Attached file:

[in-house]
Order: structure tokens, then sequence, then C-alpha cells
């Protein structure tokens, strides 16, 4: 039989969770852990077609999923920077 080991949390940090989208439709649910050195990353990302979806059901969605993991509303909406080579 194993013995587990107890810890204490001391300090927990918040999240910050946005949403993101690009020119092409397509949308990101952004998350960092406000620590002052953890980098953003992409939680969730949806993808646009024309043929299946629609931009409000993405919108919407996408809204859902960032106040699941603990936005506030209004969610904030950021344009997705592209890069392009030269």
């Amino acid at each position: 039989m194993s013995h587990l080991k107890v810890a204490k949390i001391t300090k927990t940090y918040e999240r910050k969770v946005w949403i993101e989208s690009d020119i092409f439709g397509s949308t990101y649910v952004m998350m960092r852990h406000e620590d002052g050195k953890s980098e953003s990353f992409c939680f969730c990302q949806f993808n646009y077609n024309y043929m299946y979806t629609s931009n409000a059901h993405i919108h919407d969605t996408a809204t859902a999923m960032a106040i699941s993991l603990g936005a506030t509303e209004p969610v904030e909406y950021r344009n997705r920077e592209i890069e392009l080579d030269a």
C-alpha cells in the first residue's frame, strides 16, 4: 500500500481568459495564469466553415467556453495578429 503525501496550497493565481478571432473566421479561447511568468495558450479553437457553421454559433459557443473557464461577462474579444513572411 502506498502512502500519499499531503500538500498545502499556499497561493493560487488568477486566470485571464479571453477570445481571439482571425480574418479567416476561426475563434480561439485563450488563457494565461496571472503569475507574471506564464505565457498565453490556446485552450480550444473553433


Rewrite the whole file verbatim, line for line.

[in-house]
Order: structure tokens, then sequence, then C-alpha cells
């Protein structure tokens, strides 16, 4: 039989969770852990077609999923920077 080991949390940090989208439709649910050195990353990302979806059901969605993991509303909406080579 194993013995587990107890810890204490001391300090927990918040999240910050946005949403993101690009020119092409397509949308990101952004998350960092406000620590002052953890980098953003992409939680969730949806993808646009024309043929299946629609931009409000993405919108919407996408809204859902960032106040699941603990936005506030209004969610904030950021344009997705592209890069392009030269």
């Amino acid at each position: 039989m194993s013995h587990l080991k107890v810890a204490k949390i001391t300090k927990t940090y918040e999240r910050k969770v946005w949403i993101e989208s690009d020119i092409f439709g397509s949308t990101y649910v952004m998350m960092r852990h406000e620590d002052g050195k953890s980098e953003s990353f992409c939680f969730c990302q949806f993808n646009y077609n024309y043929m299946y979806t629609s931009n409000a059901h993405i919108h919407d969605t996408a809204t859902a999923m960032a106040i699941s993991l603990g936005a506030t509303e209004p969610v904030e909406y950021r344009n997705r920077e592209i890069e392009l080579d030269a």
C-alpha cells in the first residue's frame, strides 16, 4: 500500500481568459495564469466553415467556453495578429 503525501496550497493565481478571432473566421479561447511568468495558450479553437457553421454559433459557443473557464461577462474579444513572411 502506498502512502500519499499531503500538500498545502499556499497561493493560487488568477486566470485571464479571453477570445481571439482571425480574418479567416476561426475563434480561439485563450488563457494565461496571472503569475507574471506564464505565457498565453490556446485552450480550444473553433